The Awakening and Chernobyl Diaries happened to come in from Netflix on the same day so I watched them back to back in order to form a comparison even though, apart from the fact that they are both horror movies, they don’t have much in common. One is a classy ghost story in the vein of The Others and the other is a lowbrow zombie picture with radioactive mutants standing in for the zombies. So why compare them? Because, much like Total Recall and Dredd, one of these movies succeeds and the other fails on the basis of what is and isn’t in their stories.
On the face of it, one would expect The Chernobyl Diaries to be the favorite here. It’s got a great hook, tourists trapped in the Chernobyl support village of Pripyat run into a tribe of cannibalistic mutants with hideously deformed faces (either that or they’re wearing old gas masks. They’re shown so fleetingly that I never got a good look at one). One of my favorite horror movies ever was the Dawn of the Dead remake and this looked to be in the same vein. Unfortunately, Diaries has none of the story or character depth of that film and ends up languishing in manufactured drama and overused tropes.
Anyone can tell a story about a group of people running away from monsters. The hard part is making viewers or readers care about the people running away from the monsters. You see how we’re into the Total Recall territory again? The writers lay in some artificial conflict between two brothers and a pair of newlyweds who are never really properly introduced but it’s just exterior noise.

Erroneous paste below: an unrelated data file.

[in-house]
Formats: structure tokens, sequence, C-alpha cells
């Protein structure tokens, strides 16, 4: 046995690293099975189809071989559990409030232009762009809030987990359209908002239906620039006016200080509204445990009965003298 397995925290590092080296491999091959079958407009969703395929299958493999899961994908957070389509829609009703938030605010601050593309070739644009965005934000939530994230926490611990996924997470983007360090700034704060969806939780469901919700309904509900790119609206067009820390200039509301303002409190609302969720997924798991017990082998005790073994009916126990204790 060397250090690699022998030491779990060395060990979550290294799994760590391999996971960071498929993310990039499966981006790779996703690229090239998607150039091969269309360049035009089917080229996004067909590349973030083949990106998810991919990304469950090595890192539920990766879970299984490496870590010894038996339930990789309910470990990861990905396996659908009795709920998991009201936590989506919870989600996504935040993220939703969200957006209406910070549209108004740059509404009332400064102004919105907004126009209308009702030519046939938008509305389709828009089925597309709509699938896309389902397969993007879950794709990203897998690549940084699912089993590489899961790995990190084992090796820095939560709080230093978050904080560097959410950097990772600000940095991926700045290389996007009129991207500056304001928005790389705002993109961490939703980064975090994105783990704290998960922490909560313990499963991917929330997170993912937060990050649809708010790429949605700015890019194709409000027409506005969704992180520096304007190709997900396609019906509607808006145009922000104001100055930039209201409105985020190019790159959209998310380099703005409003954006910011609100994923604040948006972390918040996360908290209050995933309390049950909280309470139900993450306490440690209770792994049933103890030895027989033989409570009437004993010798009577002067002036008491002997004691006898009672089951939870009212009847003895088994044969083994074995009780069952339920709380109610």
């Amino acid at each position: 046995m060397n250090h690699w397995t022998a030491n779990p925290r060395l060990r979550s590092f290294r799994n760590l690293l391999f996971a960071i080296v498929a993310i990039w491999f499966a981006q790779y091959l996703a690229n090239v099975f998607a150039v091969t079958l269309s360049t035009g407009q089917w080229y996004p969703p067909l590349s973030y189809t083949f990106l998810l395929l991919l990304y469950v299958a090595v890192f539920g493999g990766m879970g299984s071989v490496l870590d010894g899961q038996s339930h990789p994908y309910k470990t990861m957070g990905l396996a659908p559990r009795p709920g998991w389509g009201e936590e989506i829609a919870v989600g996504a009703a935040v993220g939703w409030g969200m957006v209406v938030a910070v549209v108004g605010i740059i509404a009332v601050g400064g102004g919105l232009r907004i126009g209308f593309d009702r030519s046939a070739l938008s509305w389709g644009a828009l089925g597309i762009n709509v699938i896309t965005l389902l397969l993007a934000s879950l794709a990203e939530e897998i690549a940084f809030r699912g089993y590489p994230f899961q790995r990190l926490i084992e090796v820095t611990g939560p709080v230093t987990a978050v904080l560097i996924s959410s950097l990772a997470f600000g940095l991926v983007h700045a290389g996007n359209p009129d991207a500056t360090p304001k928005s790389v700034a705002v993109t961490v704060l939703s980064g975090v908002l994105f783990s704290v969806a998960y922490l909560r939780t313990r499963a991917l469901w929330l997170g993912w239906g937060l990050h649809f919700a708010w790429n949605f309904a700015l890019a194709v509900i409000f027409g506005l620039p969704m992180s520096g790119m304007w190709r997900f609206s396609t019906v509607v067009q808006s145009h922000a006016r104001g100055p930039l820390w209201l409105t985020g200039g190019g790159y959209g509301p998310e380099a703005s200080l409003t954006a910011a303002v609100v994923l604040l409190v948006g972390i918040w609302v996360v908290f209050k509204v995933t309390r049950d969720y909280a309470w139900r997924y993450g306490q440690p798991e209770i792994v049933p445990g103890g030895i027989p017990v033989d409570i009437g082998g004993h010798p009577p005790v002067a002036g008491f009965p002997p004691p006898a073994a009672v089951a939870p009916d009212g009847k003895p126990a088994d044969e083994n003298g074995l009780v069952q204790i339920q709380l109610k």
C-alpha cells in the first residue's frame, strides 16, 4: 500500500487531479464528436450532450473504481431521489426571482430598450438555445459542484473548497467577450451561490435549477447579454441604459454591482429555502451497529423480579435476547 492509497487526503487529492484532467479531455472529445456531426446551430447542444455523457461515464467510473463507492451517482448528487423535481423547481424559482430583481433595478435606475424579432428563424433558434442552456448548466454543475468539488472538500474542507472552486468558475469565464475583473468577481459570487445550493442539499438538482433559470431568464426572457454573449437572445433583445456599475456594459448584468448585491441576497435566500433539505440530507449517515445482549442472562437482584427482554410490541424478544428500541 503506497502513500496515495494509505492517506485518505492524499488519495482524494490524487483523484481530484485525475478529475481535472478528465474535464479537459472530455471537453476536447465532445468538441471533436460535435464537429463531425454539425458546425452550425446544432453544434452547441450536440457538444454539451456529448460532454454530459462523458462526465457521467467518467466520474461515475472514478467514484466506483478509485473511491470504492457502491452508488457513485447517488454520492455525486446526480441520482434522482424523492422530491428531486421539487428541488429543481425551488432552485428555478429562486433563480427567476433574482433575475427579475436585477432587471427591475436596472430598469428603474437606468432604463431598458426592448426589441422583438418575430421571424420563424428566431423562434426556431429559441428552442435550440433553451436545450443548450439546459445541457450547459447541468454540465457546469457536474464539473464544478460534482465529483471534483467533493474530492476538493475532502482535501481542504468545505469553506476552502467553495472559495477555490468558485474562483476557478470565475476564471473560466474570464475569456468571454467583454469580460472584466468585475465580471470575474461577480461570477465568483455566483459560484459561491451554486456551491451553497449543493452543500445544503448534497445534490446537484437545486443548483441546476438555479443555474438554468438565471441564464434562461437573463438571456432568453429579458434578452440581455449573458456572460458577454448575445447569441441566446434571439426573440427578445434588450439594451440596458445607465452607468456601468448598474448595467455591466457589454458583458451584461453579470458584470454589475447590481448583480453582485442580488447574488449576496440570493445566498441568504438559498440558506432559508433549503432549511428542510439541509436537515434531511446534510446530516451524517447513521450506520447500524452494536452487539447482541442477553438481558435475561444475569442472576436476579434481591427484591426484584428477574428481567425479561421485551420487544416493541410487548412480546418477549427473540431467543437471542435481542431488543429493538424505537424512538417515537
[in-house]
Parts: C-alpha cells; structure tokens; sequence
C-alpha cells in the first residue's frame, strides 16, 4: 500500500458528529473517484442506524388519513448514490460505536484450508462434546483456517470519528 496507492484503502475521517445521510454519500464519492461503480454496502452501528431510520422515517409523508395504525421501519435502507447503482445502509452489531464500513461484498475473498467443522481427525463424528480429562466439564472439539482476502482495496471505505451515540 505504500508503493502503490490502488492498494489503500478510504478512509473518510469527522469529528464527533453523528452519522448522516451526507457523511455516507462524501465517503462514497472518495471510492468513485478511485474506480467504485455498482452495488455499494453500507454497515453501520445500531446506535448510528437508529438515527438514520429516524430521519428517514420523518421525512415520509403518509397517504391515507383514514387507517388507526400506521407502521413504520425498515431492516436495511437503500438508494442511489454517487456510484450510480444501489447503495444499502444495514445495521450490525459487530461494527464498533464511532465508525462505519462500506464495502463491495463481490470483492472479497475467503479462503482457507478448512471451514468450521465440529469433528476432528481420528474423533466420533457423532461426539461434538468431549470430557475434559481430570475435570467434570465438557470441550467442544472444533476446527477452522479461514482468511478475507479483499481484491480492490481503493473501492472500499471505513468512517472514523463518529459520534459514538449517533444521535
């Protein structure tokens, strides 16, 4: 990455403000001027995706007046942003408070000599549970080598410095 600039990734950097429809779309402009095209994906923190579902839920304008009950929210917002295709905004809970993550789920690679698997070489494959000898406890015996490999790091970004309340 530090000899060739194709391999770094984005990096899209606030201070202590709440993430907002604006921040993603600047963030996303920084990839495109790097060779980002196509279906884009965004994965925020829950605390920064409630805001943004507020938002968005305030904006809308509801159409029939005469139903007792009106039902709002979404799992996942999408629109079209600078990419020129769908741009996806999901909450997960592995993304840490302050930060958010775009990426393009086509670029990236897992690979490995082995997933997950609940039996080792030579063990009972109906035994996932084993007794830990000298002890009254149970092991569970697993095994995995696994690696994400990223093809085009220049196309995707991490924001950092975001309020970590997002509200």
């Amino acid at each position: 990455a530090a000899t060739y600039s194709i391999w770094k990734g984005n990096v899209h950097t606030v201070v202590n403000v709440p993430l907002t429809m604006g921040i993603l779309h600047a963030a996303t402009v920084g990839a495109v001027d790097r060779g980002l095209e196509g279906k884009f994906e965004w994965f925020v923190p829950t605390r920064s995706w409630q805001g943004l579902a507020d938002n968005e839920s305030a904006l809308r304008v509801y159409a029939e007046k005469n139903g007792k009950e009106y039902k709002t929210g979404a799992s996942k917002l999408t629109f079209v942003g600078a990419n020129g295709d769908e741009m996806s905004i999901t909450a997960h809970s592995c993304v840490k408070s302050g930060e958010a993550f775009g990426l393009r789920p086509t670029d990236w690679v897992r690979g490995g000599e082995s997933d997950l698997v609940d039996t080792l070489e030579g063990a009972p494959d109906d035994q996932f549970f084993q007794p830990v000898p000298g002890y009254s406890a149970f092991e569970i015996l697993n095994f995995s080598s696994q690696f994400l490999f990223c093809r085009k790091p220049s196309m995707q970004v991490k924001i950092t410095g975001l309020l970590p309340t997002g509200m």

Watching this group of really unsympathetic young people get picked off in an increasingly ridiculous series of set pieces, I was reminded of a truly awful book and film that swept the nation a few years ago, The Ruins. An unreadable book and a truly unwatchable movie, they both fail for the same reason Diaries does: the characters’ relatability ranges from “don’t care” to “wish she would just die already”. Throw in a completely ridiculous monster in the form of sentient vines (or mutants who have somehow managed to survive intense radiation for several decades) and you’ve got something that is really hard to care about.
Notice I didn’t warn you about spoilers? That’s because there is absolutely nothing to spoil. If you’ve seen the trailer for this movie, you’ve seen this movie.
The Awakening, on the other hand, was the one I was looking least forward to seeing. It looked like another twee British ghost story that spends most of its time going on about “The War” and “Mustard Gas” and wot-wot with a ghost thrown in every now and then for good measure. Like the Haunting of Downton Abbey – a concept I find so horrible it would just be unimaginable.
That’s not what this is. Much like the beautiful and powerful and sad and triumphant Pan’s Labyrinth (highly recommended, obviously) The Awakening uses the war as a backdrop for the real story. But in this case, the war is over and the people who have survived it (and the Spanish Flu epidemic) are living with the ghosts of a million dead from a single generation.
I’m struggling to find a way to explain how wonderful this movie is without ruining it for you. Suffice to say that the definition of “haunted” gets a workout and the lead character is on a journey of intense discovery. And it’s that character and that journey that give the story so much depth.
One thing to add, though, is that I’m in the minority with my fondness for this film. Rotten Tomatoes gives it a 62% from the critics (Roger Ebert, usually one of the more reliable critics, gave it a one word review: “Whatever”) and 52% from audiences. I attribute that to its slow pacing and gradual ratcheting up of the horror, two things that I believe add to the film rather than detract from it. So if you’re in the mood for a quick, cheap scare, definitely go for Chernobyl Diaries. If you’ve got the time and the patience for a really good ghost story, I recommend The Awakening.